This is an opportunity to ask your adult self who you wish to be when you grow up. In your case, growing up means exiting military service. Start by asking yourself:

  • What do you love to do?
  • Which industries interest you?
  • What do you want to do as a civilian?
  • What are your dream companies?
  • How do your current skills apply to the civilian job market?

The answers are sometimes right in our faces; we just can’t discern them as easily. Therefore, it can be helpful to discuss your plans with your support system and gain their insights. These include your leaders, peers, loved ones, mentors, and friends.

Veterans Boast Unique Skills–Leverage Them

Your veteran status gives you an edge over the rest. But success will depend on how well you market yourself. That said, here are the primary skills to center your application on when looking for a civilian job:


Your time in uniform has taught you many new things and how to use your knowledge. But there’s another valuable skill that you’ve learned throughout the entire duration: the ability to grasp new ideas, systems, and processes quickly and apply that knowledge in real-life situations.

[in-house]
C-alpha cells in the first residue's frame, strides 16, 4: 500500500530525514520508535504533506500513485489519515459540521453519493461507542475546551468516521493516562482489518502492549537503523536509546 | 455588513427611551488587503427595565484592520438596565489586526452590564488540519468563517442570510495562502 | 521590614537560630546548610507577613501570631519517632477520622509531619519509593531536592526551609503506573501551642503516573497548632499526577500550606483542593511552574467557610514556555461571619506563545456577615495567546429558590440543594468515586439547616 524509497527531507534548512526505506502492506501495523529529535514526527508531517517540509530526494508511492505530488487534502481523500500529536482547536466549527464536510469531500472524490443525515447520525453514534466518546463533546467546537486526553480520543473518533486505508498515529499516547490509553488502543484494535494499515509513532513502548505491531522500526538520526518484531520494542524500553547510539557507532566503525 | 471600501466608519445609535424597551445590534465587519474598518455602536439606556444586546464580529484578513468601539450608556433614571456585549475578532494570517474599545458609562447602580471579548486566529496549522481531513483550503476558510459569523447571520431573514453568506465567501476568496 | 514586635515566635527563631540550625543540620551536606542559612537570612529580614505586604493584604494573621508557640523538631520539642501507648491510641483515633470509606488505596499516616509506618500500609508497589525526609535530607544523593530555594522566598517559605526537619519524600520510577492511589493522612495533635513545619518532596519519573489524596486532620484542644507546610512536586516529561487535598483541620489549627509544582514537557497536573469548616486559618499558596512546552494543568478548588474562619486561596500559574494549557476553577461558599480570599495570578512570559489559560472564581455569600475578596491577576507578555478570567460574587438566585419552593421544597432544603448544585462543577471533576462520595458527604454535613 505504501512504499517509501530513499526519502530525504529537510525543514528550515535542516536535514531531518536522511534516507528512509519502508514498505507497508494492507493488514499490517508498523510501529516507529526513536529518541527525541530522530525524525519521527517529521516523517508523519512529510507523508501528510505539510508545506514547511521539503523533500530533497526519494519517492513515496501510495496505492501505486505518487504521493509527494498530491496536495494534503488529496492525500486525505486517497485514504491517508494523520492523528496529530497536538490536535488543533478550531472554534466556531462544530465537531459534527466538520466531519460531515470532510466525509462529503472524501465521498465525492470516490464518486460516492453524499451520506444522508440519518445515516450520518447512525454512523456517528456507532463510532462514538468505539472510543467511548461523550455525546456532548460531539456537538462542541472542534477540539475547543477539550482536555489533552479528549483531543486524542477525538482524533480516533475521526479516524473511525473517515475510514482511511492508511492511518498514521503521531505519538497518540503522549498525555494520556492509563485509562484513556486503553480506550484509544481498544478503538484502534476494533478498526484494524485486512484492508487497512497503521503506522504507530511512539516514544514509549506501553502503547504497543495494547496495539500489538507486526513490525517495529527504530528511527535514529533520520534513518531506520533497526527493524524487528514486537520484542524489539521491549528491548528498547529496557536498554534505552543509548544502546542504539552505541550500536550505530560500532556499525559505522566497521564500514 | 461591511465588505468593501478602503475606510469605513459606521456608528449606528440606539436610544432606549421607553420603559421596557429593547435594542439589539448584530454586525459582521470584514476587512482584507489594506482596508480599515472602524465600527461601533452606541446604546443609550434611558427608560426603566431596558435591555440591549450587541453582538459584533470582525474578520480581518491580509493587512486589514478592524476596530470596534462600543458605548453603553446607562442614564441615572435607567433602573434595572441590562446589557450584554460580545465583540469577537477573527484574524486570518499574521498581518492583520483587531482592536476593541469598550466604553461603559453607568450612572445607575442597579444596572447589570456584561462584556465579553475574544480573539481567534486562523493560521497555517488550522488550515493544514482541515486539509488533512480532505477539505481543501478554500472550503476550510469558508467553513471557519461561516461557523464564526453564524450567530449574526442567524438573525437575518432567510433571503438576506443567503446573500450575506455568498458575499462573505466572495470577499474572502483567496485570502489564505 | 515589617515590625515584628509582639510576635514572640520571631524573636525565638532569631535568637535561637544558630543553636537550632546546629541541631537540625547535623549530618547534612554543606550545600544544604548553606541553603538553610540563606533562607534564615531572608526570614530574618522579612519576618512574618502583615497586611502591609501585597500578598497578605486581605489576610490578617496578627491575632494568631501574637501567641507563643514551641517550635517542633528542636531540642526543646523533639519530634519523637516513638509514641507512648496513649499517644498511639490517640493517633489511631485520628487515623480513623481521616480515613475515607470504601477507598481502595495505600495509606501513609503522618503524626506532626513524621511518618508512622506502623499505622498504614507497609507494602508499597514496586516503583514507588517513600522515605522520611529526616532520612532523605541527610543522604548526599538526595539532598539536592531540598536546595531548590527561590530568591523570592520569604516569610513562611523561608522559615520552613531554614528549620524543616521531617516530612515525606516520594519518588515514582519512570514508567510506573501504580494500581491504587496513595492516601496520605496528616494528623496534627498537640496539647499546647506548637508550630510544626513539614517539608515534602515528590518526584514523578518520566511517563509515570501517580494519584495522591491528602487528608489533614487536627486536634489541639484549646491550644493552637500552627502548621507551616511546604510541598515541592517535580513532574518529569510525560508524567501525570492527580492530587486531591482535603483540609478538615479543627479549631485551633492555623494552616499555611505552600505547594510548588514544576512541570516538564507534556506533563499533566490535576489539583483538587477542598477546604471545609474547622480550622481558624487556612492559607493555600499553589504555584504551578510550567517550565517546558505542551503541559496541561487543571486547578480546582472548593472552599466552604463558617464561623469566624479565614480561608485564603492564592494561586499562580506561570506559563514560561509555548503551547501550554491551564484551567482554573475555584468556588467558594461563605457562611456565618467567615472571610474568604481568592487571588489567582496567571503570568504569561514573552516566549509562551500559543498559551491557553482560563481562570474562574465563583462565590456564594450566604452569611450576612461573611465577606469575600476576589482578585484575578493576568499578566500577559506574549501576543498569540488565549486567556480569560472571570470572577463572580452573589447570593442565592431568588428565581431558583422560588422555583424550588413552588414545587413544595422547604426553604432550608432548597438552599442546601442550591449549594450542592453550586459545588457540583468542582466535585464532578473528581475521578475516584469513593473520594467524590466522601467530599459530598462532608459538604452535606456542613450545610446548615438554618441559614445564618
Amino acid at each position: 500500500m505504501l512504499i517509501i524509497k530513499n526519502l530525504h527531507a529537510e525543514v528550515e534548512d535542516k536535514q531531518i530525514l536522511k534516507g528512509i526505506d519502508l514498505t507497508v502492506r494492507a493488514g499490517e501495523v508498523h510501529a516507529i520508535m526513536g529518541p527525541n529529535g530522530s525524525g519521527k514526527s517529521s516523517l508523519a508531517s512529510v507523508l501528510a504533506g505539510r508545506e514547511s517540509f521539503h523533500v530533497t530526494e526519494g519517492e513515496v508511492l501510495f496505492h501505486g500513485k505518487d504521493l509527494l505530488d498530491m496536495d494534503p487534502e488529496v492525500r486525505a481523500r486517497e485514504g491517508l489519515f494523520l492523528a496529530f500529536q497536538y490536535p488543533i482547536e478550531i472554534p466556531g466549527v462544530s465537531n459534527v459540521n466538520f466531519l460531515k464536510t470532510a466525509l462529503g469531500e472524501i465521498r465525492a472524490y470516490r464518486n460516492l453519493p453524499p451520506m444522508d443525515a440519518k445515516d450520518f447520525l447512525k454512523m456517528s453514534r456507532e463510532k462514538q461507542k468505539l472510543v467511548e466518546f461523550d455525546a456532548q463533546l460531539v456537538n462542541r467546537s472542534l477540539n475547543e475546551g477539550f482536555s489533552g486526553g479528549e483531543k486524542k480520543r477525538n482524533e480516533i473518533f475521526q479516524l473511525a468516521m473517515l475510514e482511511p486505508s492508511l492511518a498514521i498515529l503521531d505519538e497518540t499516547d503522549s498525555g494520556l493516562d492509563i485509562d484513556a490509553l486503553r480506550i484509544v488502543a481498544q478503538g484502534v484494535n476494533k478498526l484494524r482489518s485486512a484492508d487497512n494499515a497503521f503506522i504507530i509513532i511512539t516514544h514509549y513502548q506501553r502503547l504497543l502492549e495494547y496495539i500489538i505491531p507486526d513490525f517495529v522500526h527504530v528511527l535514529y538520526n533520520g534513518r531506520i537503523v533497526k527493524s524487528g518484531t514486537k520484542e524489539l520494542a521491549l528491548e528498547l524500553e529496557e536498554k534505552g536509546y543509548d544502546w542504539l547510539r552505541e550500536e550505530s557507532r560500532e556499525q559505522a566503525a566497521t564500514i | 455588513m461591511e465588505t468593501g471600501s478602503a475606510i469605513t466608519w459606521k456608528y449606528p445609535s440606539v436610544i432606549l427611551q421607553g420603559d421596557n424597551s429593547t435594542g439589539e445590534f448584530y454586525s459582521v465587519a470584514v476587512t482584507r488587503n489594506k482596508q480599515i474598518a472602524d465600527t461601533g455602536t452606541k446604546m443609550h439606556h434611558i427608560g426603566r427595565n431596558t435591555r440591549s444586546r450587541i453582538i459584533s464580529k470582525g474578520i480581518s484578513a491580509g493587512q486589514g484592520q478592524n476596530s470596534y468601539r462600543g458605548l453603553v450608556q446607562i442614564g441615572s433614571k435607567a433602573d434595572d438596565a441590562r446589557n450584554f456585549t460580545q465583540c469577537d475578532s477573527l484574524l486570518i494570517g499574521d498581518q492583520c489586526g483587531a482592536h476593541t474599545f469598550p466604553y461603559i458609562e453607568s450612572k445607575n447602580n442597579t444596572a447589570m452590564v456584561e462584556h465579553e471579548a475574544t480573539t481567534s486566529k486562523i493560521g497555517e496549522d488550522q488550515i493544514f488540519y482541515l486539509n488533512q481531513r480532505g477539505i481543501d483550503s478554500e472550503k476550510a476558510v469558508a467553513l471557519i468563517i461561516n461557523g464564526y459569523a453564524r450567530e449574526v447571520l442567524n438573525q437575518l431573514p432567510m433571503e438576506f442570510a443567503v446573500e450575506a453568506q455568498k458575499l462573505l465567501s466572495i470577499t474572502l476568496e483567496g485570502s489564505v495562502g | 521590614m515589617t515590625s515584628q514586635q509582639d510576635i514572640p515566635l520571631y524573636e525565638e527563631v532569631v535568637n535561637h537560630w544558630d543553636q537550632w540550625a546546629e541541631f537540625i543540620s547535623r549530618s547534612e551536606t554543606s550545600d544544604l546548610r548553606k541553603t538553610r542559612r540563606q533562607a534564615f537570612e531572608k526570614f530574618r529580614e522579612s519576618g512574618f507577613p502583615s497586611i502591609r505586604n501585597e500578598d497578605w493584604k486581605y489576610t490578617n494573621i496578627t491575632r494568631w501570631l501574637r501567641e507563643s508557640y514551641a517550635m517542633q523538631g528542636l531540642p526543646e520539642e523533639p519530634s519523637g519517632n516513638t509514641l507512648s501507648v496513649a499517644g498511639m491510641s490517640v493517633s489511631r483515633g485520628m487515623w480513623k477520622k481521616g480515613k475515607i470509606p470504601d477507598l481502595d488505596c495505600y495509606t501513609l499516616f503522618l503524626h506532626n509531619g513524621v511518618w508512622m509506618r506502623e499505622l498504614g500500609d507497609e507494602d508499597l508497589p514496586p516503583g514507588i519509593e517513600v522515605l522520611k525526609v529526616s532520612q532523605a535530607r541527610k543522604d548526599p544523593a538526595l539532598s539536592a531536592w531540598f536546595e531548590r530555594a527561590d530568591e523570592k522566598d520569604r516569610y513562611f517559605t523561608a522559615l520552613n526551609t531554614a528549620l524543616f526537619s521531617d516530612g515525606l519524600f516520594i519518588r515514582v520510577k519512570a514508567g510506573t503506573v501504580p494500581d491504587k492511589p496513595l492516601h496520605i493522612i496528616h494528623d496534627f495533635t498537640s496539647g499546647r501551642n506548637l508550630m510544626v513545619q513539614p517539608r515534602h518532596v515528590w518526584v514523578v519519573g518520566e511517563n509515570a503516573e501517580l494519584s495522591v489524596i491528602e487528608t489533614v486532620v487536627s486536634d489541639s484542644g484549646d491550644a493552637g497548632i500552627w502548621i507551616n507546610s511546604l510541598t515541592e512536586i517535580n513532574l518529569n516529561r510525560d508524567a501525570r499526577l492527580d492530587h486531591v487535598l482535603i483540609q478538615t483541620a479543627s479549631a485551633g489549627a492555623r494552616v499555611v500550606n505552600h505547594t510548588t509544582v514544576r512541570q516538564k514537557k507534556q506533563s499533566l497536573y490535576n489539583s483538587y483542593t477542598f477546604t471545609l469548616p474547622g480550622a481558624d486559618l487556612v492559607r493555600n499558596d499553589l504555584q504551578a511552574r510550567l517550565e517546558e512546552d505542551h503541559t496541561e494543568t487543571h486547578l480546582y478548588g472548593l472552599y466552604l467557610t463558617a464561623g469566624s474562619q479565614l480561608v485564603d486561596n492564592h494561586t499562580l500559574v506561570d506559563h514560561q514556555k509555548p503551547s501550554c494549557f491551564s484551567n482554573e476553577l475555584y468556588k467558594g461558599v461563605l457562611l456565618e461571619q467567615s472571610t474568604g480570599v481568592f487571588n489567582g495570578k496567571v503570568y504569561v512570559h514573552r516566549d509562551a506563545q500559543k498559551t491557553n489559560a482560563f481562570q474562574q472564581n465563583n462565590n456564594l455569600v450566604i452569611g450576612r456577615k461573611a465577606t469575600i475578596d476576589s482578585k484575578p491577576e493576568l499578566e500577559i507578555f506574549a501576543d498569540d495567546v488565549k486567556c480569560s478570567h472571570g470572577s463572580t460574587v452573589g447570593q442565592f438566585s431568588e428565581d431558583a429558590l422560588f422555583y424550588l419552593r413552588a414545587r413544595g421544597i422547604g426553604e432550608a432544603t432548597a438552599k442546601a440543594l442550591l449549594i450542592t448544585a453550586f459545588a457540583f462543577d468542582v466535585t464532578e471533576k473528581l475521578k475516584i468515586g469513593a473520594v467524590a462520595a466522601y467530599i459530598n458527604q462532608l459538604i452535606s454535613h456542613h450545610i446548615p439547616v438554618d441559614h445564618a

Many people don’t possess this skill, so highlight it when talking to your potential employer. Emphasize your training and highlight your proclivity for learning. Every reasonable employer wants a staff member who learns fast and adapts to new cultures and processes easily.

Discipline, Resolve, Tenacity and Grit

Life throws curve balls inevitably, and unpleasant, unanticipated things can leave you feeling off-kilter. However, change is unavoidable, and the most important thing is how we overcome hardships and adapt. Military training taught you to stick with a problem until you resolve it. You learned discipline and accountability and displayed the grit of navigating challenging situations.

Such determination and resolve make you a valuable staff member, especially if your potential employer prioritizes hard work, high ideals, integrity, and collaboration. So, mention your tenacity and resolve when looking for a civilian job.

The Service-Oriented Mentality

You committed to serving your country when joining the military, and the commitment doesn’t stop when you take off your uniform. Today’s employers need candidates who promise an inclusive, collaborative, and service-minded attitude. They want someone to lead initiatives, promote teamwork, and encourage affiliation.

Your ability to commit to a greater purpose, build successful teams, and lead others toward a value-aligned mission makes you a unique asset. So, find ways to link your service mindset to how you handle work.